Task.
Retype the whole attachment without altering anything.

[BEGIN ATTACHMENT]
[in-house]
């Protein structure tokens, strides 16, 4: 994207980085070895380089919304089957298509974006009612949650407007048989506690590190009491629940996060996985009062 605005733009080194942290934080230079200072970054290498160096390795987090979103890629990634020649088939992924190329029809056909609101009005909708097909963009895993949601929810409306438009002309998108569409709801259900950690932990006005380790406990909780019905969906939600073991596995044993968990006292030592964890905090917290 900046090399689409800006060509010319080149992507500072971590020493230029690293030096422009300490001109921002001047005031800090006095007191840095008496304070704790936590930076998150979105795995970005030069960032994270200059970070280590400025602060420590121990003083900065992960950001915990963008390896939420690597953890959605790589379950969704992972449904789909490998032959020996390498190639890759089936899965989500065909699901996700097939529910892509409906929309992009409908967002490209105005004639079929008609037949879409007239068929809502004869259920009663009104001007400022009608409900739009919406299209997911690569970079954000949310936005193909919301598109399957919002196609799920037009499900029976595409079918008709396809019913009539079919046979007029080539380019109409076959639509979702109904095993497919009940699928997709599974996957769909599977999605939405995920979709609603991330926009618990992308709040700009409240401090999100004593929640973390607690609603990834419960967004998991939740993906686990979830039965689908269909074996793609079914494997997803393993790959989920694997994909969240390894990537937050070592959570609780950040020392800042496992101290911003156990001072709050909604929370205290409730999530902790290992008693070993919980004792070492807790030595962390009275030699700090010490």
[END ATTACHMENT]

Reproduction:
[in-house]
């Protein structure tokens, strides 16, 4: 994207980085070895380089919304089957298509974006009612949650407007048989506690590190009491629940996060996985009062 605005733009080194942290934080230079200072970054290498160096390795987090979103890629990634020649088939992924190329029809056909609101009005909708097909963009895993949601929810409306438009002309998108569409709801259900950690932990006005380790406990909780019905969906939600073991596995044993968990006292030592964890905090917290 900046090399689409800006060509010319080149992507500072971590020493230029690293030096422009300490001109921002001047005031800090006095007191840095008496304070704790936590930076998150979105795995970005030069960032994270200059970070280590400025602060420590121990003083900065992960950001915990963008390896939420690597953890959605790589379950969704992972449904789909490998032959020996390498190639890759089936899965989500065909699901996700097939529910892509409906929309992009409908967002490209105005004639079929008609037949879409007239068929809502004869259920009663009104001007400022009608409900739009919406299209997911690569970079954000949310936005193909919301598109399957919002196609799920037009499900029976595409079918008709396809019913009539079919046979007029080539380019109409076959639509979702109904095993497919009940699928997709599974996957769909599977999605939405995920979709609603991330926009618990992308709040700009409240401090999100004593929640973390607690609603990834419960967004998991939740993906686990979830039965689908269909074996793609079914494997997803393993790959989920694997994909969240390894990537937050070592959570609780950040020392800042496992101290911003156990001072709050909604929370205290409730999530902790290992008693070993919980004792070492807790030595962390009275030699700090010490």